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Head board thing will be roughly this shape. On the original, it sloped down to the base of the cushions like here, leaving a little open triangle of space behind the cushion. I'm not sure if I'm going to do the same or have a short wall thing that comes up to the top of the cushion and then slopes back. I guess it lets the big fluffy upper cushions have a little nook to fit into.

The fabric on the bottom piece in that corner was cut a little too much. Once I figure out how I'm going to do the side of the headboard, I'll have to come up with something to cover that.

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Old 03-25-2021, 07:26 PM   #1795
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This little broken bit of sheet metal in the door of my Z3 just cost me $800 and a three-hour round trip into the Poconos, and I now have a new door with a big scratch in it that I'm going to have to Bondo up. Just so I can have a window that goes up and down.

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Putting together the base frame for my couch.

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On the original couch this corner was covered by a piece of fabric from the back rest, so I needed to improvise something for it. Stapled a piece on backwards and then folded it over and stapled above and below.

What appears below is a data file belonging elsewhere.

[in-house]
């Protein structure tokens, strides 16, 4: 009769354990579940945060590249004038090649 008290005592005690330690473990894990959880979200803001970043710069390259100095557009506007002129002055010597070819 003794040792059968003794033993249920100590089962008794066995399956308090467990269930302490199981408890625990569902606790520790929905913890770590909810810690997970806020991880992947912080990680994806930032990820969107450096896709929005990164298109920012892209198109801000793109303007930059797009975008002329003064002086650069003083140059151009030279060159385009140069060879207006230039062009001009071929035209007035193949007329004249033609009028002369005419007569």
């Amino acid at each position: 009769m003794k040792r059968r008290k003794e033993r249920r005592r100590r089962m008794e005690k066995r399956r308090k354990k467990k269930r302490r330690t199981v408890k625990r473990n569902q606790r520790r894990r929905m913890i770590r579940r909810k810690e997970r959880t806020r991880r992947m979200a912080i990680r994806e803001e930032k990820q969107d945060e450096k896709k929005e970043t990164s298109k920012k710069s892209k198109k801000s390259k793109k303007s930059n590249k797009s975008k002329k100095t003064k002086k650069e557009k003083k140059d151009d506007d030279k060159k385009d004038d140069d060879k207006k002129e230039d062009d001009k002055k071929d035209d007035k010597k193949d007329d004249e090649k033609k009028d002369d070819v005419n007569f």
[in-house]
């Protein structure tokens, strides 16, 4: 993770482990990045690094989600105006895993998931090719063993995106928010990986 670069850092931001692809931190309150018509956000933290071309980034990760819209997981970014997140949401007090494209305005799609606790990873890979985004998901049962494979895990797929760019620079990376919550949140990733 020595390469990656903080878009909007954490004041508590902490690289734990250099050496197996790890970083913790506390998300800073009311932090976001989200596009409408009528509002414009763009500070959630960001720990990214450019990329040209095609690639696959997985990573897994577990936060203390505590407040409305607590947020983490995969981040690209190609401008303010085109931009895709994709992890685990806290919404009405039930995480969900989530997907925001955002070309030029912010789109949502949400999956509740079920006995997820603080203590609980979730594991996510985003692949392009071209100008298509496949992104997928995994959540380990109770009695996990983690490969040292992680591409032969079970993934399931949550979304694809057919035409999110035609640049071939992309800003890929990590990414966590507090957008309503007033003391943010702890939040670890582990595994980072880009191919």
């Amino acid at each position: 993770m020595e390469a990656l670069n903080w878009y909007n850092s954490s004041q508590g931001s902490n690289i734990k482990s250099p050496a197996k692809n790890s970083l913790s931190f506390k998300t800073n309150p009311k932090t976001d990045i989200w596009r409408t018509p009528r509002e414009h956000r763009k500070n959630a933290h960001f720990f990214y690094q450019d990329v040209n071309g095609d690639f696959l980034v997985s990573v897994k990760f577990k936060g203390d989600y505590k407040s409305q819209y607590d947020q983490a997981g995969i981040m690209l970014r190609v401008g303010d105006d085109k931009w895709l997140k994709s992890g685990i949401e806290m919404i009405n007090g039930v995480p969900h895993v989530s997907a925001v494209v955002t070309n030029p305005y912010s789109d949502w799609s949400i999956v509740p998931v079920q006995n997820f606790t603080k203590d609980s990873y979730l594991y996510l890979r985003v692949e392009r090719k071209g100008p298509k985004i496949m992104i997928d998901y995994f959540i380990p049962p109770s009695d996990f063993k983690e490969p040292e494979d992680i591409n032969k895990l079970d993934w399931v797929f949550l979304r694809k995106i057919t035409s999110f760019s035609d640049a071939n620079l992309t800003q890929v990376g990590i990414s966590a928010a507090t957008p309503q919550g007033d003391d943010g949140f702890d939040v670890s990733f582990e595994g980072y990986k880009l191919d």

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Looks better than I thought it would.

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Screwed on the end support.

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Other corner needed a piece to cover, same deal.

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Screwed the two base pieces together.

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Added front trim and center support posts.

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Temp blocks to support the base until it's screwed into the two full-height 2x4s under the paneling in this corner. I'll probably remove the front one but keep the one in the corner, since it's damned hard to get under there with a drill.

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Base screwed into place with shims. This corner is a long way from square - good thing there will be a couch here to hide it.

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Testing out the cushions. I just know I'm going to destroy these things before I even get a chance to live on them. I already accidentally put a sharpie mark on the back of one of them.

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The cushions here are about 20" off the floor, a few inches higher than normal. My ottomans at the foot will also be 20" high, which will extend the couch and also let me use them as seats at the kitchen table. This leaves about 10" underneath the couch which is not great, but enough for some drawers at least. The storage ottomans will add some to that.

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Old 03-25-2021, 08:47 PM   #1796
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Quote:
Originally Posted by musigenesis View Post